Famed figure skater Samantha Gray is engaged to businessman Alan Falconer. When William Haskin stumbles across this news in the daily paper, he immediately jumps on a train to London and begins stalking and terrorizing her. But none of Sam’s friends and associates believe her story–until those around her start falling victim to murder. Who is William Haskin, and what dark secrets tie him to Samantha Gray?
Certainly, on paper, Schizo has promise, and there’s a couple of brief moments when its potential is in the same room as being realized. (The contrast between the two scenes in which Sam flashes back to the murder of her mother is impressive, for example.) The direction is effective and the effects scenes memorable (although there’s some terrible makeup in one of them). Most of the performances are solid without being remarkable, and there’s even a couple of good turns delivered by Jack Watson (whose creepy, desperate reading of Haskin is easily the best thing in the movie), John Fraser (as Leonard, Sam’s snide psychiatrist) and Britcom fixture Queenie Watts (as Mrs. Wallace, Sam and Alan’s superstitious housekeeper).
A lot of the strong casting is offset by Lynne Frederick (Vampire Circus) in the leading role of Sam, who simply doesn’t have the skill and range as an actress to pull off a character this complex, and as a result ends up going a bit too over-the-top a few too many times. But even the better actors are hampered by thin characterization; as appealing as John Leyton (Alan) and Stephanie Beacham (Leonard’s wife Beth) are, there’s simply not much to the roles. And underdevelopment isn’t the only problem with this lot: there’s too much behavior contrived specifically for the convenience of the plot (as with one character whose husband is murdered early in the film; she mourns him for all of about one scene, and then reverts to her previous personality for the rest of her involvement in the story).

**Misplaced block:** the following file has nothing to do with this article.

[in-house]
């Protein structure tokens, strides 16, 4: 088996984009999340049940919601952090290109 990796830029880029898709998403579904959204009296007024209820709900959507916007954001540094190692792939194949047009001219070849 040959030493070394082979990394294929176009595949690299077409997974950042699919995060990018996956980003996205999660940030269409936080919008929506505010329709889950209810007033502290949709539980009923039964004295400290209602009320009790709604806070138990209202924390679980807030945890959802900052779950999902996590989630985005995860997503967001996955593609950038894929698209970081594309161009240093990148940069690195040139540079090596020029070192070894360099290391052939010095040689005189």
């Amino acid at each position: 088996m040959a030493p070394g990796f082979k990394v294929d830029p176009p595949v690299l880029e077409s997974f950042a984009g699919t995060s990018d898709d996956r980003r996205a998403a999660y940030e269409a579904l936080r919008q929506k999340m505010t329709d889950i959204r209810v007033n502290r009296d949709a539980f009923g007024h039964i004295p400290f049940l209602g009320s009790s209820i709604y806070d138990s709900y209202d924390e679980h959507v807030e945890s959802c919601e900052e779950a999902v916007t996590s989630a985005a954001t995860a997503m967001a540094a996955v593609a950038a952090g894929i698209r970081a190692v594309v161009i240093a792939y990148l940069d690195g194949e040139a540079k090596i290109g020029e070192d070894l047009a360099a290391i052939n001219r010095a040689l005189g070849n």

And then there’s the story itself. While I can’t reasonably expect a film in this subgenre to not have a measure of predictability, I was particularly disappointed by that I mostly worked out what was going on within the first twenty minutes. The filmmakers’ constant attempts to fake out the audience became more annoying as they became more desperate. A psychic subplot takes up too much screen time while adding almost nothing (and a nitpick: if the founder of the Psychic Brotherhood is a woman, and most of its members are female, then why the hell is it called a “brotherhood”?). And, while I can forgive the film for equating “schizophrenia” with “multiple personalities” because everybody else in the ’70s did too, I can’t forgive the film for not knowing what multiple personality disorder is either. Or for making about as much use of it as it does of Sam’s career as a famous figure skater, which seems to exist in the movie for the sole reason that it gives Haskin a way to find out about the wedding.
Formula isn’t always a bad thing. Movies are a lot like music. Blues and rock might be based on three basic guitar chords, but you can do a lot with those three chords. Schizo has all of the elements of a great psychological thriller without actually being one itself. To extend the blues/rock guitarist metaphor, if Alfred Hitchock is Clapton and Dario Argento is Hendrix, that puts director Pete Walker in the same league as Joe Satriani: an impressive technician who can play the notes but can’t feel the soul in the music.
My rating: 3 of 10.
United Kingdom. 109 minutes. Directed by Pete Walker. Starring Lynne Frederick, John Leyton, Stephanie Beacham, John Fraser.